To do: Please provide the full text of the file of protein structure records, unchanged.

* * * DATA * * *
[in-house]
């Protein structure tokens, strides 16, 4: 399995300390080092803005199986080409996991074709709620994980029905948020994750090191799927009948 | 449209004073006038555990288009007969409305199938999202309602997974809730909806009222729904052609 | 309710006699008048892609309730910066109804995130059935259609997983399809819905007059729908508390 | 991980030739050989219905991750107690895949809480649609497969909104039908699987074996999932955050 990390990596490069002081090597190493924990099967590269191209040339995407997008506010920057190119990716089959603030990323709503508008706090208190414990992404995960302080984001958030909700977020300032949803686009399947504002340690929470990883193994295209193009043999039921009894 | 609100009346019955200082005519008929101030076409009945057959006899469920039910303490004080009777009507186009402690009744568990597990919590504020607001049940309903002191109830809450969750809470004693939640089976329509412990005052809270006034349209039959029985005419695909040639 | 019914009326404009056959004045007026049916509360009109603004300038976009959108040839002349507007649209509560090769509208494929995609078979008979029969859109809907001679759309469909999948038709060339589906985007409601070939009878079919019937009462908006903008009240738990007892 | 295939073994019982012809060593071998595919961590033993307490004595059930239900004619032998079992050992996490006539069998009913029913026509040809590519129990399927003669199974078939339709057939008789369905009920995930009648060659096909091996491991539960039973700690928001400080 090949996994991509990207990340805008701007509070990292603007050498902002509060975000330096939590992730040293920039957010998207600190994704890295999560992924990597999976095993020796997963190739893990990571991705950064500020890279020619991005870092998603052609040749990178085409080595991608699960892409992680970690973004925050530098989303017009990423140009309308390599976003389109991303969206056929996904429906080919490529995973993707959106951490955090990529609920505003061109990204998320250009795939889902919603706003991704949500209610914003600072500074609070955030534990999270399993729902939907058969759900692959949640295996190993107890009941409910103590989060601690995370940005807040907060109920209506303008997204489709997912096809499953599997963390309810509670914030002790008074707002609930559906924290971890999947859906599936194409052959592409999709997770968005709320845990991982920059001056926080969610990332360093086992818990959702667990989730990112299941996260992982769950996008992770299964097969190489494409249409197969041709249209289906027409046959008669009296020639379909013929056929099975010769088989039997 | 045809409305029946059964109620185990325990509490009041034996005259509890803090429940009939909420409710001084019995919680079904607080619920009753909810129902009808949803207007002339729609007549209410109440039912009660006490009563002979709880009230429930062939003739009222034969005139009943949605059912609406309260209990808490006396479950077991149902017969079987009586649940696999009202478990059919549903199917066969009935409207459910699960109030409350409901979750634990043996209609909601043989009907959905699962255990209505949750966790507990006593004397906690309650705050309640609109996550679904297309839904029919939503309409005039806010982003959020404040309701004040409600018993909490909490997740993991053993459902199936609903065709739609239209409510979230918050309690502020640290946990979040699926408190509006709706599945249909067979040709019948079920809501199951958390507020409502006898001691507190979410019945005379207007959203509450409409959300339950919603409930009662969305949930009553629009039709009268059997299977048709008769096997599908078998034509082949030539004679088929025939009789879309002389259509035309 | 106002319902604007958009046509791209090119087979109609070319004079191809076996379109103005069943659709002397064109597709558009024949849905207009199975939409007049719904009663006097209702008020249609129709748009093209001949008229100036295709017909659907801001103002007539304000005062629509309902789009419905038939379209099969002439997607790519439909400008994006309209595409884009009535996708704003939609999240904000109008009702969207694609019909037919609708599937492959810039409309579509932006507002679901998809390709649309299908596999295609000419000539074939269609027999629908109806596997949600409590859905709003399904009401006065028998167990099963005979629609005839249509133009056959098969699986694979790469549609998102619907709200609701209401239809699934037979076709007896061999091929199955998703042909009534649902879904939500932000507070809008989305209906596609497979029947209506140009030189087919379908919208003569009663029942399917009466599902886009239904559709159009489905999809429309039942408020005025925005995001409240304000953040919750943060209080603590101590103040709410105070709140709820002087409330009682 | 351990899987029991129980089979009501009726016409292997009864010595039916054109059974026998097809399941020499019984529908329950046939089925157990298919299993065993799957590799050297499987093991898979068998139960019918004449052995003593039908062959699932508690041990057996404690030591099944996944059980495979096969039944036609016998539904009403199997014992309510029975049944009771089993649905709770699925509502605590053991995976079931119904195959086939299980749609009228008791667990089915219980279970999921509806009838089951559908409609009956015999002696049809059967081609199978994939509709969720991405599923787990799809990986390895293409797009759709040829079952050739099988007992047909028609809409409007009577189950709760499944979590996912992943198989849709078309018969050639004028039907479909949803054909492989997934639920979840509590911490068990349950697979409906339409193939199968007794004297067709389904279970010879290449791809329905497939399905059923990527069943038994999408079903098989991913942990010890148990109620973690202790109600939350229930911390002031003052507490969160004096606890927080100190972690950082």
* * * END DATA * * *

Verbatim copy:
[in-house]
């Protein structure tokens, strides 16, 4: 399995300390080092803005199986080409996991074709709620994980029905948020994750090191799927009948 | 449209004073006038555990288009007969409305199938999202309602997974809730909806009222729904052609 | 309710006699008048892609309730910066109804995130059935259609997983399809819905007059729908508390 | 991980030739050989219905991750107690895949809480649609497969909104039908699987074996999932955050 990390990596490069002081090597190493924990099967590269191209040339995407997008506010920057190119990716089959603030990323709503508008706090208190414990992404995960302080984001958030909700977020300032949803686009399947504002340690929470990883193994295209193009043999039921009894 | 609100009346019955200082005519008929101030076409009945057959006899469920039910303490004080009777009507186009402690009744568990597990919590504020607001049940309903002191109830809450969750809470004693939640089976329509412990005052809270006034349209039959029985005419695909040639 | 019914009326404009056959004045007026049916509360009109603004300038976009959108040839002349507007649209509560090769509208494929995609078979008979029969859109809907001679759309469909999948038709060339589906985007409601070939009878079919019937009462908006903008009240738990007892 | 295939073994019982012809060593071998595919961590033993307490004595059930239900004619032998079992050992996490006539069998009913029913026509040809590519129990399927003669199974078939339709057939008789369905009920995930009648060659096909091996491991539960039973700690928001400080 090949996994991509990207990340805008701007509070990292603007050498902002509060975000330096939590992730040293920039957010998207600190994704890295999560992924990597999976095993020796997963190739893990990571991705950064500020890279020619991005870092998603052609040749990178085409080595991608699960892409992680970690973004925050530098989303017009990423140009309308390599976003389109991303969206056929996904429906080919490529995973993707959106951490955090990529609920505003061109990204998320250009795939889902919603706003991704949500209610914003600072500074609070955030534990999270399993729902939907058969759900692959949640295996190993107890009941409910103590989060601690995370940005807040907060109920209506303008997204489709997912096809499953599997963390309810509670914030002790008074707002609930559906924290971890999947859906599936194409052959592409999709997770968005709320845990991982920059001056926080969610990332360093086992818990959702667990989730990112299941996260992982769950996008992770299964097969190489494409249409197969041709249209289906027409046959008669009296020639379909013929056929099975010769088989039997 | 045809409305029946059964109620185990325990509490009041034996005259509890803090429940009939909420409710001084019995919680079904607080619920009753909810129902009808949803207007002339729609007549209410109440039912009660006490009563002979709880009230429930062939003739009222034969005139009943949605059912609406309260209990808490006396479950077991149902017969079987009586649940696999009202478990059919549903199917066969009935409207459910699960109030409350409901979750634990043996209609909601043989009907959905699962255990209505949750966790507990006593004397906690309650705050309640609109996550679904297309839904029919939503309409005039806010982003959020404040309701004040409600018993909490909490997740993991053993459902199936609903065709739609239209409510979230918050309690502020640290946990979040699926408190509006709706599945249909067979040709019948079920809501199951958390507020409502006898001691507190979410019945005379207007959203509450409409959300339950919603409930009662969305949930009553629009039709009268059997299977048709008769096997599908078998034509082949030539004679088929025939009789879309002389259509035309 | 106002319902604007958009046509791209090119087979109609070319004079191809076996379109103005069943659709002397064109597709558009024949849905207009199975939409007049719904009663006097209702008020249609129709748009093209001949008229100036295709017909659907801001103002007539304000005062629509309902789009419905038939379209099969002439997607790519439909400008994006309209595409884009009535996708704003939609999240904000109008009702969207694609019909037919609708599937492959810039409309579509932006507002679901998809390709649309299908596999295609000419000539074939269609027999629908109806596997949600409590859905709003399904009401006065028998167990099963005979629609005839249509133009056959098969699986694979790469549609998102619907709200609701209401239809699934037979076709007896061999091929199955998703042909009534649902879904939500932000507070809008989305209906596609497979029947209506140009030189087919379908919208003569009663029942399917009466599902886009239904559709159009489905999809429309039942408020005025925005995001409240304000953040919750943060209080603590101590103040709410105070709140709820002087409330009682 | 351990899987029991129980089979009501009726016409292997009864010595039916054109059974026998097809399941020499019984529908329950046939089925157990298919299993065993799957590799050297499987093991898979068998139960019918004449052995003593039908062959699932508690041990057996404690030591099944996944059980495979096969039944036609016998539904009403199997014992309510029975049944009771089993649905709770699925509502605590053991995976079931119904195959086939299980749609009228008791667990089915219980279970999921509806009838089951559908409609009956015999002696049809059967081609199978994939509709969720991405599923787990799809990986390895293409797009759709040829079952050739099988007992047909028609809409409007009577189950709760499944979590996912992943198989849709078309018969050639004028039907479909949803054909492989997934639920979840509590911490068990349950697979409906339409193939199968007794004297067709389904279970010879290449791809329905497939399905059923990527069943038994999408079903098989991913942990010890148990109620973690202790109600939350229930911390002031003052507490969160004096606890927080100190972690950082």